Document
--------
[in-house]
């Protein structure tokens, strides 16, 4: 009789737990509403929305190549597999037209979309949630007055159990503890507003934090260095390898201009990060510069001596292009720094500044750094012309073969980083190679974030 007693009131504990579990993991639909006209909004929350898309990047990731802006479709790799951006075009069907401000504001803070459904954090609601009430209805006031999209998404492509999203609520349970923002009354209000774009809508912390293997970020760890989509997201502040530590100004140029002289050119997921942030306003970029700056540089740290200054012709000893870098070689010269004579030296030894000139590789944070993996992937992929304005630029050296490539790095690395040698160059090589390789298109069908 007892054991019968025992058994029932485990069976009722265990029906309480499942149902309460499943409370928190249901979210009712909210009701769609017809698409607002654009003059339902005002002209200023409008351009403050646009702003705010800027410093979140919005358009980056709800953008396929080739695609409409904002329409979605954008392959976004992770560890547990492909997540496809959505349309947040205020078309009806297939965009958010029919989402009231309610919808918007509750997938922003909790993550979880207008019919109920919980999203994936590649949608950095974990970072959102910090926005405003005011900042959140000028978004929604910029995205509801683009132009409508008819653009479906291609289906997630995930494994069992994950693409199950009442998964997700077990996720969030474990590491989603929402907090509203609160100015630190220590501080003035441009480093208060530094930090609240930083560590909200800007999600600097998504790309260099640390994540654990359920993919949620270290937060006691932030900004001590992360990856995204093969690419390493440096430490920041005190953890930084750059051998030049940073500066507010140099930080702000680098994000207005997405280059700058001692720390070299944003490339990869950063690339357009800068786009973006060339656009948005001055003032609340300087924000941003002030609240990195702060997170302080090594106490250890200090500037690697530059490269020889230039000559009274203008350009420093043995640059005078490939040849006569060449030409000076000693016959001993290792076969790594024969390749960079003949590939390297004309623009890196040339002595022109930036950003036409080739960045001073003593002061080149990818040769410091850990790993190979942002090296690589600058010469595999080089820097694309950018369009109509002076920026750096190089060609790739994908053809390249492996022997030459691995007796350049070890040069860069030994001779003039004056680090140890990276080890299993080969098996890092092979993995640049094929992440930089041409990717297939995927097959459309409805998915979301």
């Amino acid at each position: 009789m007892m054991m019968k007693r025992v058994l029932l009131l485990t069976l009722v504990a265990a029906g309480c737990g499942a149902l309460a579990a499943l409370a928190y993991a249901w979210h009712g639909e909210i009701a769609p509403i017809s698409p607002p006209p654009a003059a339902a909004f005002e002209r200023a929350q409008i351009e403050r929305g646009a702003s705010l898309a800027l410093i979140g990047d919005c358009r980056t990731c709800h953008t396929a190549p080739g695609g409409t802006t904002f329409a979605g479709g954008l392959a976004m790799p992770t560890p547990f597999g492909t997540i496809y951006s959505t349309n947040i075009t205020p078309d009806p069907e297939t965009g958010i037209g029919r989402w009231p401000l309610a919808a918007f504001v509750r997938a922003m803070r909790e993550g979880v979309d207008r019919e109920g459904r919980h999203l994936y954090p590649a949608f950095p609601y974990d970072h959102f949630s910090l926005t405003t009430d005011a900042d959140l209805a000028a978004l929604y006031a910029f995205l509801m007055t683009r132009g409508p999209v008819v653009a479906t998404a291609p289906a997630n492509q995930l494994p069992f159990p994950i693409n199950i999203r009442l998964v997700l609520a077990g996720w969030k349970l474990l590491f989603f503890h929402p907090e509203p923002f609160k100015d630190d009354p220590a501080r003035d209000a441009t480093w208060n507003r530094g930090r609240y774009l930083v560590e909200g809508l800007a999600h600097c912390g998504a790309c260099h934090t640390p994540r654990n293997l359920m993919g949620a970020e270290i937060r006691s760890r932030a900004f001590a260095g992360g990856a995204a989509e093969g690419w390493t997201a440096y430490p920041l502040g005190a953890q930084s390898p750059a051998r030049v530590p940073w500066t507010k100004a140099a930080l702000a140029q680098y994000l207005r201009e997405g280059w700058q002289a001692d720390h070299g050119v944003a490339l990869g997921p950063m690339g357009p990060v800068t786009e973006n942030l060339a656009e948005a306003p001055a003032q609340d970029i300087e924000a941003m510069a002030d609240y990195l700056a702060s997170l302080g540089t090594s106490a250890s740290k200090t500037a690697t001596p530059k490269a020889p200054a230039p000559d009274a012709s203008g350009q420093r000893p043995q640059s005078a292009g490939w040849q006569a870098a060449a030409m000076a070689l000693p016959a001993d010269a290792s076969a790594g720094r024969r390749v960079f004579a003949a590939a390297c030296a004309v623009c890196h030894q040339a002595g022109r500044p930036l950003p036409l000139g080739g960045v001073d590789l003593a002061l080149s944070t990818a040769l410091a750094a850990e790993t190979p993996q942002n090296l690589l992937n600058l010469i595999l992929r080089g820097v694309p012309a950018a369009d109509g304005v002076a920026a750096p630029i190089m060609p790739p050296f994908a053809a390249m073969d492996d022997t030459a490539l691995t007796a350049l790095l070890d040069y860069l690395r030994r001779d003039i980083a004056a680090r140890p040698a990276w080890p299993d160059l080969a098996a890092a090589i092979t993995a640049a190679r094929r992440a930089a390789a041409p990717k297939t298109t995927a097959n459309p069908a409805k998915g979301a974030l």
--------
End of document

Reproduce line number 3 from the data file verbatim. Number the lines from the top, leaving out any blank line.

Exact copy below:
């Amino acid at each position: 009789m007892m054991m019968k007693r025992v058994l029932l009131l485990t069976l009722v504990a265990a029906g309480c737990g499942a149902l309460a579990a499943l409370a928190y993991a249901w979210h009712g639909e909210i009701a769609p509403i017809s698409p607002p006209p654009a003059a339902a909004f005002e002209r200023a929350q409008i351009e403050r929305g646009a702003s705010l898309a800027l410093i979140g990047d919005c358009r980056t990731c709800h953008t396929a190549p080739g695609g409409t802006t904002f329409a979605g479709g954008l392959a976004m790799p992770t560890p547990f597999g492909t997540i496809y951006s959505t349309n947040i075009t205020p078309d009806p069907e297939t965009g958010i037209g029919r989402w009231p401000l309610a919808a918007f504001v509750r997938a922003m803070r909790e993550g979880v979309d207008r019919e109920g459904r919980h999203l994936y954090p590649a949608f950095p609601y974990d970072h959102f949630s910090l926005t405003t009430d005011a900042d959140l209805a000028a978004l929604y006031a910029f995205l509801m007055t683009r132009g409508p999209v008819v653009a479906t998404a291609p289906a997630n492509q995930l494994p069992f159990p994950i693409n199950i999203r009442l998964v997700l609520a077990g996720w969030k349970l474990l590491f989603f503890h929402p907090e509203p923002f609160k100015d630190d009354p220590a501080r003035d209000a441009t480093w208060n507003r530094g930090r609240y774009l930083v560590e909200g809508l800007a999600h600097c912390g998504a790309c260099h934090t640390p994540r654990n293997l359920m993919g949620a970020e270290i937060r006691s760890r932030a900004f001590a260095g992360g990856a995204a989509e093969g690419w390493t997201a440096y430490p920041l502040g005190a953890q930084s390898p750059a051998r030049v530590p940073w500066t507010k100004a140099a930080l702000a140029q680098y994000l207005r201009e997405g280059w700058q002289a001692d720390h070299g050119v944003a490339l990869g997921p950063m690339g357009p990060v800068t786009e973006n942030l060339a656009e948005a306003p001055a003032q609340d970029i300087e924000a941003m510069a002030d609240y990195l700056a702060s997170l302080g540089t090594s106490a250890s740290k200090t500037a690697t001596p530059k490269a020889p200054a230039p000559d009274a012709s203008g350009q420093r000893p043995q640059s005078a292009g490939w040849q006569a870098a060449a030409m000076a070689l000693p016959a001993d010269a290792s076969a790594g720094r024969r390749v960079f004579a003949a590939a390297c030296a004309v623009c890196h030894q040339a002595g022109r500044p930036l950003p036409l000139g080739g960045v001073d590789l003593a002061l080149s944070t990818a040769l410091a750094a850990e790993t190979p993996q942002n090296l690589l992937n600058l010469i595999l992929r080089g820097v694309p012309a950018a369009d109509g304005v002076a920026a750096p630029i190089m060609p790739p050296f994908a053809a390249m073969d492996d022997t030459a490539l691995t007796a350049l790095l070890d040069y860069l690395r030994r001779d003039i980083a004056a680090r140890p040698a990276w080890p299993d160059l080969a098996a890092a090589i092979t993995a640049a190679r094929r992440a930089a390789a041409p990717k297939t298109t995927a097959n459309p069908a409805k998915g979301a974030l």